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Sierra Magazine: Explore, enjoy and protect the planet.
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BULLETIN | News for Members

By Della Watson

Grilled: Melaina Sharpe | The Votes Are In | Dancing Polar Bears | Solar Nation

GRILLED
Invading the Privacy of the People Who Make the Club Tick


Lang Thomas Photography

Name: Melaina Sharpe
Location: Louisville, Kentucky
Contribution: Inner City Outings (ICO)
Website: sierraclub.org/ico

You have a reputation of being quite the disciplinarian on your outings.
I'd say that's right on. I've always had leadership qualities, and I'm sure the military honed them. I'm also the oldest of three kids in a single-mother home. I took care of my brother and sister and helped my mother in the daycare center she started. I was a pseudo-parent from a young age, and the ICO kids know how much I like structure and organizing the trips. Sometimes they're like, "Whoa, this woman means business." But when we have 20 kids to get to the mountains, I just tell them that their safety is my number-one priority, and there's no negotiating about that. But I also think that I'm hugely available and love being a role model to other people's kids because I can do these trips and then go home and go to sleep. [Laughs]

How did you learn to love the outdoors while growing up in inner- city Massachusetts?
We didn't have a lot of money, so for fun, my mom would take my brother, sister, and me hiking at Mt. Carmel in Connecticut. We'd hang out up there with our peanut butter and jelly sandwiches, just breathing fresh air. We also had neighbors that took us camping out on Rhode Island. When I joined the military after college, I did some of my training in Germany. My German neighbors and I were hiking 6 to 12 miles a day, and I said to myself, "Oh, now I really have to learn to love this."

Did you have to conquer any fears about the outdoors?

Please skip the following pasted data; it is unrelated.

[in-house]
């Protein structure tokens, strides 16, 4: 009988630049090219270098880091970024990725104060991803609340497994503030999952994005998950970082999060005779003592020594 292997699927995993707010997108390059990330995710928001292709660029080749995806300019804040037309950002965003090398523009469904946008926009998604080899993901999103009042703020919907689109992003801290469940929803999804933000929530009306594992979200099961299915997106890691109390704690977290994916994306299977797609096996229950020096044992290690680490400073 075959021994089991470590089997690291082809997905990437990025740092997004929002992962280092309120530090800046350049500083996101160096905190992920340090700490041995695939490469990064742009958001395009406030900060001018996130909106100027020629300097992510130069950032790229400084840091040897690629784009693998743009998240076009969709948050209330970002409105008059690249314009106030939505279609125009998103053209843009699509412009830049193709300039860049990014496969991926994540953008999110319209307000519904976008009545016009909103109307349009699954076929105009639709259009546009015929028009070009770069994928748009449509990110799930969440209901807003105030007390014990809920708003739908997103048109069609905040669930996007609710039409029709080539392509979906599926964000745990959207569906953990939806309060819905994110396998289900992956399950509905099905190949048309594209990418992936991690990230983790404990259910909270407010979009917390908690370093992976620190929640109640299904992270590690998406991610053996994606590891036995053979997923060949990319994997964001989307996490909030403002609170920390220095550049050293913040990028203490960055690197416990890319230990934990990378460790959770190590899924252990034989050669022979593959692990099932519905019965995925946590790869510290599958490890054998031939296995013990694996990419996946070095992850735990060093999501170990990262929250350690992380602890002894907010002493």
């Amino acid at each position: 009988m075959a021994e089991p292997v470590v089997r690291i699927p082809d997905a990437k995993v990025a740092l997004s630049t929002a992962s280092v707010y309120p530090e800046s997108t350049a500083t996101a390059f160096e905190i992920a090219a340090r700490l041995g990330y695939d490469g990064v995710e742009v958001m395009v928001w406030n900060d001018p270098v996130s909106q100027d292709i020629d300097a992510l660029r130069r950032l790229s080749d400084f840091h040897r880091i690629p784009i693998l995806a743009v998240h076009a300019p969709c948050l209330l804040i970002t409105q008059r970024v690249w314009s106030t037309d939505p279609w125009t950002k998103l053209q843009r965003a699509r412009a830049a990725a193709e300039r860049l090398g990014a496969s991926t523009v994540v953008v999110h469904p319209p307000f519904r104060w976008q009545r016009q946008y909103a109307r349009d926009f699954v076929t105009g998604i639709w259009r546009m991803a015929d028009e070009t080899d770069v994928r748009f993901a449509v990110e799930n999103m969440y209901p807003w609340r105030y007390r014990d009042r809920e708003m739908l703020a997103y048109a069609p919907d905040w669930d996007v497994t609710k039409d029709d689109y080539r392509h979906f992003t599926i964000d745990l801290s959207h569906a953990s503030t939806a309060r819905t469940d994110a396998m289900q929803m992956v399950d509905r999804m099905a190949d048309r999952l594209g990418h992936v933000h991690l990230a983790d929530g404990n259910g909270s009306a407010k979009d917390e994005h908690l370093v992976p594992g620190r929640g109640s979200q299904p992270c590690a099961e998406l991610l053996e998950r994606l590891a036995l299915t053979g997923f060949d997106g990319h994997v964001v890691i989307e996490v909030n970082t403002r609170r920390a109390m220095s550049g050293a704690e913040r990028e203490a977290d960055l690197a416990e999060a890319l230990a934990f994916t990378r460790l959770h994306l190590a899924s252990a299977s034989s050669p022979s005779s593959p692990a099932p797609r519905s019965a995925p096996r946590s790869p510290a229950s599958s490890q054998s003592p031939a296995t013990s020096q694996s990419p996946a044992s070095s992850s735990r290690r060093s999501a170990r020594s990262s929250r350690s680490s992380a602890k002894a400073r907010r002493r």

My real fear didn't develop until I got much older. A few years ago, I went on an Outward Bound rafting and camping trip with other veterans. I was 40, had just returned from Iraq, and all I could think about were snakes. I mean, going to the bathroom in the woods at night can be a little tricky.

in five years, you plan to retire from your job as a nurse with the U.S. department of Defense. Any thoughts on what you'll do?
I thought about being an Outward Bound instructor, but I was also thinking about being a park ranger. You'd get to wear a uniform and get to talk to everyone and educate them. But it's really about the outfit. I'm a uniform girl, and it's so cool that the park rangers get to wear hunter green all day with a Smokey the Bear hat and hiking boots! I also thought about being a nurse in one of the clinics at the national parks, like at the Grand Canyon Field Institute.

Do the nurses wear ranger uniforms?
No, they wear their regular nurse scrubs.

Not as exciting, huh?
No, I want the Smokey the Bear hat. Those are awesome. —interview by Benita Hussain

Do you know a Sierra Club volunteer who deserves recognition? Send nominations to submissions.sierra@sierraclub.org.


THE VOTES ARE IN

Incumbents Lane Boldman, Dave Scott, and Chris Warshaw and new representatives Spencer Black and Liz Walsh were elected to the five open positions on the Sierra Club's 15-person board of directors. Find out more at sierraclub.org/bod.


DANCING POLAR BEARS

dancing polar bears
Courtesy of the Center for Biological Diversity

Hundreds of Sierra Club members across the country donned polar bear costumes and boogied down. The footloose fur fest, which set a world record for "most dancing polar bears," was held to expose the threat of Arctic oil drilling.


SOLAR NATION

The Sierra Club's Solar Homes program with Sungevity has expanded from California to Arizona, Colorado, Maryland, Massachusetts, and New York. Outfit your abode with a solar array and receive a $750 cash gift card; plus, Sungevity will contribute $750 to the Club.

This article has been corrected.


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